Project Showcase: Gilmore Girls and the Stars Hollow Historical Society

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Photo Credit: Wikimedia Commons

After Gilmore Girls: A Year in the Life premiered in November 2016, my fellow Temple University graduate students Ted Maust and Ariel Natalo-Lifton and I started discussing the proliferation of references to public history and heritage tourism in the popular television program. We quickly realized it could serve as an engaging way to interrogate the presentation of history in popular culture.

Gilmore Girls follows the story of single mother, Loralai Gilmore, her studious and book loving daughter Rory, and her wealthy parents in the fictional town of Stars Hollow, Connecticut. Throughout the show’s seven-year run, Stars Hollow residents started a town museum and hosted numerous Revolutionary War reenactments, while both Emily and Rory participated in the Daughters of the American Revolution.

At the beginning of our project, Maust created a Google spreadsheet to track the show’s public history references. What began as a spreadsheet turned into something bigger when I started a website called The Stars Hollow Historical Society. The website began accepting submissions for posts on Gilmore Girls and the public humanities, broadly construed. Existing posts deal with “Founder’s Chic” in Stars Hollow, but planned future posts will discuss references to Stalinism throughout the series, the treatment of Sylvia Plath and mental health, a character’s visit to the Mark Twain House and Museum during one episode, and the role of the Daughters of the American Revolution on the show. We have had interest from friends, colleagues, and museum professionals from across the country!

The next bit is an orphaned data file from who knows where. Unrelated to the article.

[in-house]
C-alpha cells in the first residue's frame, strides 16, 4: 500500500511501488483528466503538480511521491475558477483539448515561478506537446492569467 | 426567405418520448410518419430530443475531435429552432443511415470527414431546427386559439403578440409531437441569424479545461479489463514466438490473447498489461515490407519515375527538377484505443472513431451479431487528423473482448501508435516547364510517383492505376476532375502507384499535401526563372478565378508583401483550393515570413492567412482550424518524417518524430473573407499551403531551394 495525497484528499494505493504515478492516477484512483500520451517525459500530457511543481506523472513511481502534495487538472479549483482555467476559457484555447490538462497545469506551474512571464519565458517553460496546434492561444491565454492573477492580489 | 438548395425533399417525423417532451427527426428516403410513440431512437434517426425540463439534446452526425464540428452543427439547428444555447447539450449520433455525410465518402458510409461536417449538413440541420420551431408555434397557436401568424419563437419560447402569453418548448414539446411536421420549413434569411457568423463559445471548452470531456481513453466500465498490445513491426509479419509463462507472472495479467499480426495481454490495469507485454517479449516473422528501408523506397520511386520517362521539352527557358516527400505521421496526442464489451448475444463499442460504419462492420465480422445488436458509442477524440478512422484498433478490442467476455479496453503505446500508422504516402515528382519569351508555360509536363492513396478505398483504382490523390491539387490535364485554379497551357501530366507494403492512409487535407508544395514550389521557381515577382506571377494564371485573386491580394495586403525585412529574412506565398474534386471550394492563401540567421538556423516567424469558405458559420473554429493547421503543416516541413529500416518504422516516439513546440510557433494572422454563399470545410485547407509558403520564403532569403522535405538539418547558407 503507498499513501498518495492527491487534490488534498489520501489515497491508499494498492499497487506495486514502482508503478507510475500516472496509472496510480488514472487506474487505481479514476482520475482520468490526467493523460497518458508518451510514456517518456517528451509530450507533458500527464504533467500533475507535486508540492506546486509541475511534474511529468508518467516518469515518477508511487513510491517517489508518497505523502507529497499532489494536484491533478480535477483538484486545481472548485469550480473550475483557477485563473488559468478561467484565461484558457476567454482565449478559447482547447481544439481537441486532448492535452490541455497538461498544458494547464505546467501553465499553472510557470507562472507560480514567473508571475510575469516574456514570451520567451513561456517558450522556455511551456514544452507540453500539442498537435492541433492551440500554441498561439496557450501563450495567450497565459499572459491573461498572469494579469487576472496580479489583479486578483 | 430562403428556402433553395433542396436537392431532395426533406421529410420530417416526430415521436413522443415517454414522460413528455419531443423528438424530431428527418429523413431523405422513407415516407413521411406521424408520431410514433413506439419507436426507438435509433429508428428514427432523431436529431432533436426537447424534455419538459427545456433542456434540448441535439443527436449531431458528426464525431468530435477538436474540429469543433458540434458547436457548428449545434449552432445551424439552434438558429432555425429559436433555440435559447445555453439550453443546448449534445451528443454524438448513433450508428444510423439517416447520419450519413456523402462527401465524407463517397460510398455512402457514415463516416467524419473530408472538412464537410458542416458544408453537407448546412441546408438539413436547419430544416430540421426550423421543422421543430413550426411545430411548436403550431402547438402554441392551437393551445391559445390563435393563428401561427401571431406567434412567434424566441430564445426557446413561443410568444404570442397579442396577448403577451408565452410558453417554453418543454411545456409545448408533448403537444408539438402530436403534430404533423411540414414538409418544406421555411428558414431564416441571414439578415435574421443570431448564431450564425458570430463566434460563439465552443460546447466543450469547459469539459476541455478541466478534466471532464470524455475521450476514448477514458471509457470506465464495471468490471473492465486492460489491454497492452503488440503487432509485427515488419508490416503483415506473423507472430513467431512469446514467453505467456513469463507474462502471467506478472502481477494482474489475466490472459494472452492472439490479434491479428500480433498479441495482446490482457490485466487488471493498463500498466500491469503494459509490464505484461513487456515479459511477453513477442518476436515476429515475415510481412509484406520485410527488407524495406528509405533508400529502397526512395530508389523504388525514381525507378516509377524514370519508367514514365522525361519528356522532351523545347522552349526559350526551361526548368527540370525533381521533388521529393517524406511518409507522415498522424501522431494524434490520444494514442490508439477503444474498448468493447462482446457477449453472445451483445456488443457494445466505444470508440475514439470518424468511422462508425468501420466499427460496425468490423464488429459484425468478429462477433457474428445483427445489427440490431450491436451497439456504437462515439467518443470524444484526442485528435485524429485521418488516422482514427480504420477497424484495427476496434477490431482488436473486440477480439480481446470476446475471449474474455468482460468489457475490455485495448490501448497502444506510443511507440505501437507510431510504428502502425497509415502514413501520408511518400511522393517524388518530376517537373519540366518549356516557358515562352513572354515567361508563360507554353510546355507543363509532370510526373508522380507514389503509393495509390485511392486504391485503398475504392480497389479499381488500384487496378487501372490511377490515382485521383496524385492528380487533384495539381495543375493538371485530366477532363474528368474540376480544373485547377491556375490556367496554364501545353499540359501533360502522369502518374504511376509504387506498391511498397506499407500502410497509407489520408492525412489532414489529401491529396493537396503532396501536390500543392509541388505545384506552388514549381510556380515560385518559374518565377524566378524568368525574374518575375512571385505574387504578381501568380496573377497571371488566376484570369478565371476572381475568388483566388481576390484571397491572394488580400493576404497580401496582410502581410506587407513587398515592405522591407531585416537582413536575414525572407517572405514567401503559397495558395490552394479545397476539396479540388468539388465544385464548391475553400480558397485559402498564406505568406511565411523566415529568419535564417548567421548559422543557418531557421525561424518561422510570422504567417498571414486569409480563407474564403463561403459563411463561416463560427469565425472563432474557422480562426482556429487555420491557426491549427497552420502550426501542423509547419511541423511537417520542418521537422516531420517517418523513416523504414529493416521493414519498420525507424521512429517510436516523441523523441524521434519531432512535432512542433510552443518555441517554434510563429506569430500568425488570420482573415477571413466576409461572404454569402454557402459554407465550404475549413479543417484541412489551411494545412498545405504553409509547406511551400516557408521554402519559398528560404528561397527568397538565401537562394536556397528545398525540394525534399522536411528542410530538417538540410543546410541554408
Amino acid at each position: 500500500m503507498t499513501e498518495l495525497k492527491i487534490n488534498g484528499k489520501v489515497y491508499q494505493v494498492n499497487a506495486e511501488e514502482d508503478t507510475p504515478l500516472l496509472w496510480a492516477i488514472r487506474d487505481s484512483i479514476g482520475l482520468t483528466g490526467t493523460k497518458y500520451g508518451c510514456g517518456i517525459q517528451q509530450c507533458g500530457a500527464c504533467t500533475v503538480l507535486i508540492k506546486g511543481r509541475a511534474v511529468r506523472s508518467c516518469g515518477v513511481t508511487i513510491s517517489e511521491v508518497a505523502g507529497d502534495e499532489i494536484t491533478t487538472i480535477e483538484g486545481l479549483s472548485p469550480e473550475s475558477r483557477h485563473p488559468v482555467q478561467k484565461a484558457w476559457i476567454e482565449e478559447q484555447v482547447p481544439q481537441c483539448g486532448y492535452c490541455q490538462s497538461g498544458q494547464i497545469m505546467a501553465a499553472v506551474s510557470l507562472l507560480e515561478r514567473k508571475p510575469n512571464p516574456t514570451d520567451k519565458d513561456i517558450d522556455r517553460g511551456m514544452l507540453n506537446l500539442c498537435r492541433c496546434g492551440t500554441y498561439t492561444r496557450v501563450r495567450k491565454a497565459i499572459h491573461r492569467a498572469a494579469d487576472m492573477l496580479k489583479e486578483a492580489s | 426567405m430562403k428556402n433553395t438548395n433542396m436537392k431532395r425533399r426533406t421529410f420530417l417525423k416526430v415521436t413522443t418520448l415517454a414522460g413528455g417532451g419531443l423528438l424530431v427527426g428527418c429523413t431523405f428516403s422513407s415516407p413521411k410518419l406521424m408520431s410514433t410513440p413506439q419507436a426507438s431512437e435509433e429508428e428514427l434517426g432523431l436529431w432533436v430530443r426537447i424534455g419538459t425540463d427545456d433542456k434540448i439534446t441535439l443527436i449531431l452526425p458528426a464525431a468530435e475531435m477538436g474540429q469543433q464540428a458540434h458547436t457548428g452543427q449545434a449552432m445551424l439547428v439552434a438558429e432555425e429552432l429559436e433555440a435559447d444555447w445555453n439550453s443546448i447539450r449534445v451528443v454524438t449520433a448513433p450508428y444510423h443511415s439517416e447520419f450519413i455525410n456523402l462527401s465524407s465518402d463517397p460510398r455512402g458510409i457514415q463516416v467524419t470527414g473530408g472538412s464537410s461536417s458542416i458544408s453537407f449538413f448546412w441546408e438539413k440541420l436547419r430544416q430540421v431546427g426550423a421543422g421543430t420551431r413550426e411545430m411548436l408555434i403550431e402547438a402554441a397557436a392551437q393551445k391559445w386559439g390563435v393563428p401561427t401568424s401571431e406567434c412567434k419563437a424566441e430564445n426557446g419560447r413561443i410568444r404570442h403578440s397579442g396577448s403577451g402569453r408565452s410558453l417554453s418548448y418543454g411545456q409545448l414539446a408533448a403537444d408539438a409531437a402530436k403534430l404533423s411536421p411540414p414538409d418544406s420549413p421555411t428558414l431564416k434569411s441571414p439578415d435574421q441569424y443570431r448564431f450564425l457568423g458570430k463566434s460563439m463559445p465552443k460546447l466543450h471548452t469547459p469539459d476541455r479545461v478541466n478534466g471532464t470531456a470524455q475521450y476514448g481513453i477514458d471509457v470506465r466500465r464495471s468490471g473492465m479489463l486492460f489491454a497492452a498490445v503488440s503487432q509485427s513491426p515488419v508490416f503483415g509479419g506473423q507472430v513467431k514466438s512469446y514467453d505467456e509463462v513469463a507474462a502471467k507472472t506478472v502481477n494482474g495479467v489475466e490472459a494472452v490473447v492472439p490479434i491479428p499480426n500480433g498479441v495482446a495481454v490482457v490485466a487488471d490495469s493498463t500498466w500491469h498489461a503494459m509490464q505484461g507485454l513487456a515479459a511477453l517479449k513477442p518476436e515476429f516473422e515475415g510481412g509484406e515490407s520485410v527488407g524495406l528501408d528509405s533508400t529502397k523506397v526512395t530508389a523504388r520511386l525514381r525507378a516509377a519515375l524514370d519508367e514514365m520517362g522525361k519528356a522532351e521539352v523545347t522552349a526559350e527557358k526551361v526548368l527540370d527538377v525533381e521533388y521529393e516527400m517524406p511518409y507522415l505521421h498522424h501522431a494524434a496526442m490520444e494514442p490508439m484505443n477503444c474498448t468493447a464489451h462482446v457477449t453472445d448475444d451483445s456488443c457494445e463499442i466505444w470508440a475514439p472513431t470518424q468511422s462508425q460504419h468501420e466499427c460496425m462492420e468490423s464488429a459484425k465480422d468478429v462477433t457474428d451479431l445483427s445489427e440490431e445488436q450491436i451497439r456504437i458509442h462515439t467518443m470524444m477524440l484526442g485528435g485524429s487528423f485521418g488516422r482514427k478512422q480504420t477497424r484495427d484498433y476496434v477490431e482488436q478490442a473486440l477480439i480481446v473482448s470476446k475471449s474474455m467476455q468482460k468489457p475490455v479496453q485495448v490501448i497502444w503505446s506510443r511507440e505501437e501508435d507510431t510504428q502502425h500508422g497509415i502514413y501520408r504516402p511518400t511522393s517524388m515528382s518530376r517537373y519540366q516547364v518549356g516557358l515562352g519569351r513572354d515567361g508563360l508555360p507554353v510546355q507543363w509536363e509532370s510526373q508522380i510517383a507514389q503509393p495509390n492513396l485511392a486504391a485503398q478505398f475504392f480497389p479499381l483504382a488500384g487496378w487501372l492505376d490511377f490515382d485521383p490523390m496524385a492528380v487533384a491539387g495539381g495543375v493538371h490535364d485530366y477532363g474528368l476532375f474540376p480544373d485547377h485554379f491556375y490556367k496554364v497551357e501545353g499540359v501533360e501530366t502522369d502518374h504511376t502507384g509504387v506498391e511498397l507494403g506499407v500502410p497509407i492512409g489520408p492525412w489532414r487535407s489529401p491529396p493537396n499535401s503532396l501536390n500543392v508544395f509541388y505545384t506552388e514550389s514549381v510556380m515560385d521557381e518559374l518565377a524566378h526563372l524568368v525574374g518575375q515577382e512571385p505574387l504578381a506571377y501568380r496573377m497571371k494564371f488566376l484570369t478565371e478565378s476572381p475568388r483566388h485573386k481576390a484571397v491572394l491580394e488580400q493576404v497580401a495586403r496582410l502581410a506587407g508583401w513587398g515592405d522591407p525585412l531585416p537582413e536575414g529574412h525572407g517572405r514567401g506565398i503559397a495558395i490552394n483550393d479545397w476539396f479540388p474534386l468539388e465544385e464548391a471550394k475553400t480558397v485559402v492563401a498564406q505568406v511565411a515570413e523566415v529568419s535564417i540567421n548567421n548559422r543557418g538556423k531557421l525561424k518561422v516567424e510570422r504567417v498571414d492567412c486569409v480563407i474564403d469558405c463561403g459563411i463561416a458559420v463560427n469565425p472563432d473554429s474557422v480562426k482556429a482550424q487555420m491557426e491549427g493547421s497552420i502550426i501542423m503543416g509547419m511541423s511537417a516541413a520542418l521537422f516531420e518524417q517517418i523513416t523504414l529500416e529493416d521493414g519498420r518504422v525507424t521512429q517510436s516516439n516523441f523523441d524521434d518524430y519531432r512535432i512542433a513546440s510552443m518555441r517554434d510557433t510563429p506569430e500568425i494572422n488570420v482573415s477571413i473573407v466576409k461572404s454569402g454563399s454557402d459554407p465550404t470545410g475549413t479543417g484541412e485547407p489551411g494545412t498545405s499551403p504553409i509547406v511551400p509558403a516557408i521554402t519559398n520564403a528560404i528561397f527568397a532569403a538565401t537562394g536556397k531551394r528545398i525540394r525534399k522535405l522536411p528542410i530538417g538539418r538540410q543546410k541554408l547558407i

The recent revival of the series has caused renewed interest in Gilmore Girls and an opportunity to explore the intersection of popular culture and public history interpretation. It might seem silly, but these kinds of portrayals of public history, heritage tourism, and the public humanities are widely viewed by audiences who may not consider themselves public history consumers. By interrogating and engaging with the show seriously, we can gain an understanding of the ways Gilmore Girls presents history and the humanities to the public. We might not want to admit it but television shows like Gilmore Girls reach far more people than most historical sites. Analyzing the ways Gilmore Girls portrays history can help us engage with history that is reaching the public.

Please feel free to submit a post or a pitch to Holly Genovese.

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